This is part 8 of my special series “The Color of Water.” In this series, I’m exploring the history of Jim Crow and North Carolina’s coastal waters, including the state’s forgotten history of all-white beaches, “sundown towns” and racial exclusive resort communities. Today– heading north to the Jersey Shore! You can find the rest of the series here.
When I talked with coastal old timers about Jim Crow, I also heard many stories about African Americans leaving North Carolina in the summertime and going north to get close to the water. Again and again, black Carolinians told me stories about traveling especially to Atlantic City, Wildwood and other towns on the Jersey Shore to work at beach resorts and enjoy the seashore.
Of course, most black families did not leave the state to get access to the sea and shore, but many did.
My old friend Eddie McCoy, a Vietnam vet and a militant civil rights activist back in the day, was typical.
From Oxford N.C. to the Jersey Shore
Eddie comes from a hardscrabble, working-class black family in Oxford, N.C., but he told me how his family sent him to the Jersey Shore in the summertime to work in resort hotels.
Eddie was in high school then, and he explained that going to the Jersey Shore was a way for a young black man like himself to earn money, broaden his horizons and enjoy the seashore.
But he emphasized that sending a child to the Jersey Shore in the summer had another kind of urgency, too. At least that was his mother’s point of view, and that of many other black parents.
According to Eddie, his elders sought to remove brash, rebellious and quick-tempered young men like him from the potentially disastrous consequences of thumbing their noses at Jim Crow here in North Carolina.
Eddie, by the way, is a central figure in my friend Tim Tyson’s Blood Done Sign My Name,a riveting, lyrical and haunting memoir of growing up in Oxford during the civil rights era.
If you’ve read Tim’s book, you know that Eddie’s mother had good reason to worry about her son and Jim Crow!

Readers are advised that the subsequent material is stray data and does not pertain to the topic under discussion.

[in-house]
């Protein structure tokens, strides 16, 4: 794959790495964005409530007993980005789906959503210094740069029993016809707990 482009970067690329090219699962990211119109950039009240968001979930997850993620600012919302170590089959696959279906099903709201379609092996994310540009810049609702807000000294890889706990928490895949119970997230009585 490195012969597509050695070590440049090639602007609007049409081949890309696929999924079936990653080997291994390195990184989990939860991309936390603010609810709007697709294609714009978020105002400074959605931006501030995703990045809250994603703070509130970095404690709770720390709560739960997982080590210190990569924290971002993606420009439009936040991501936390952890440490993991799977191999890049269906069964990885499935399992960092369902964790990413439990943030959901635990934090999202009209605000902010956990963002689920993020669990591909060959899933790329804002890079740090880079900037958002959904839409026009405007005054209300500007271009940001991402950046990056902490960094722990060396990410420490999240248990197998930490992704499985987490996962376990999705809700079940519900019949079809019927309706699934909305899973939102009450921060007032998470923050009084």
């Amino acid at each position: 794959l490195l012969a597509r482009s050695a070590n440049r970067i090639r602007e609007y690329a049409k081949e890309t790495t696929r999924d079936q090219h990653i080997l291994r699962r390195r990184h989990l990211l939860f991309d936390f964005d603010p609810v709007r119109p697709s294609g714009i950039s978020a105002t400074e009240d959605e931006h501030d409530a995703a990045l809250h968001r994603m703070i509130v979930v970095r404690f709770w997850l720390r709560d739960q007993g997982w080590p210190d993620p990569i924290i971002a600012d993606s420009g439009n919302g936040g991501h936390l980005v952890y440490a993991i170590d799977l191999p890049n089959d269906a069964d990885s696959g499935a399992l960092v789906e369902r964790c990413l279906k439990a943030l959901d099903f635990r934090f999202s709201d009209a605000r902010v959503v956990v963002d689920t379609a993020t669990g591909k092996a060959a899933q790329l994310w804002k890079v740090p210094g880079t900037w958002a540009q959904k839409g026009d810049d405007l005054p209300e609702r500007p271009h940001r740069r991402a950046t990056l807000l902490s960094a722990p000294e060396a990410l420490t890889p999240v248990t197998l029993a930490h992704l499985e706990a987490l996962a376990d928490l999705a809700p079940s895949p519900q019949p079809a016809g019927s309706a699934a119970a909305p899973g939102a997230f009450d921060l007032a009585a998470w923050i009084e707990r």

Fortunately, by the time Eddie got back from Vietnam, he knew how to take care of himself. (Then it was Jim Crow that was in trouble!) But when he was younger and greener, his mother no doubt knew what she was doing when she sent him to the Jersey Shore.
Chicken Bone Beach
Ironically, the Jersey Shore beaches were just as segregated by race as those here in North Carolina. Most had once been integrated, but southern white vacationers had successfully pressured the resorts to segregate African Americans and whites in the 1890s and early 1900s.
By the 1920s, the Jersey Shore resort towns all refused to allow people of color to stay in their hotels and they provided segregated beaches and picnic facilities.
Imagine: some of the greatest musicians and singers in American history, including performing artists such as Count Basie and Ella Fitzgerald, being refused rooms in the seaside hotels where they performed!
The African American beach in Atlantic City came to be known as “Chicken Bone Beach.” At that time, you could find other “chicken bone beaches” at resorts up and down the Jersey Shore.
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You can find an article I wrote about Eddie McCoy’s younger days here. You can find an essay that I wrote about his oral history project with African American elders in Granville County here. And you can find a link to Tim Tyson’s Blood Done Sign My Name here.
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The Wilkins Family Goes North
Bunny Sanders, the mayor of Roper, N.C., told me a similar story about her father. Every summer her father and a number of other local black educators traveled to New Jersey’s beach communities in order to work in resort jobs, after the last day of school.
Young people often accompanied them to the Jersey Shore. Mayor Sanders’ father, E. V. Wilkins, was a legendary schoolteacher and principal in Roper, which is an old lumber mill town in Washington County, on the south side of the Albemarle Sound.
One of the wisest men I’ve ever met, E. V. Wilkins was also a pioneering civil rights activist and one of the state’s most influential African American political leaders from the 1940s to the 1970s.
Long before his daughter stepped into the job, he was also Roper’s mayor. In fact, he was one of the first blacks elected mayor in a white-majority town anywhere in the South.
Mayor Sanders told me that her father and other members of the Wilkins clan regularly traveled north to the Jersey Shore at the end of the school year.
Often they carried a student or two with them for very much the same reasons as Eddie McCoy’s mother sent him north: to give the young man or woman a chance to see the world and earn much-needed money, but also to protect the student from the perils of Jim Crow life at that age when teenagers, of all races, tend to act first and think later.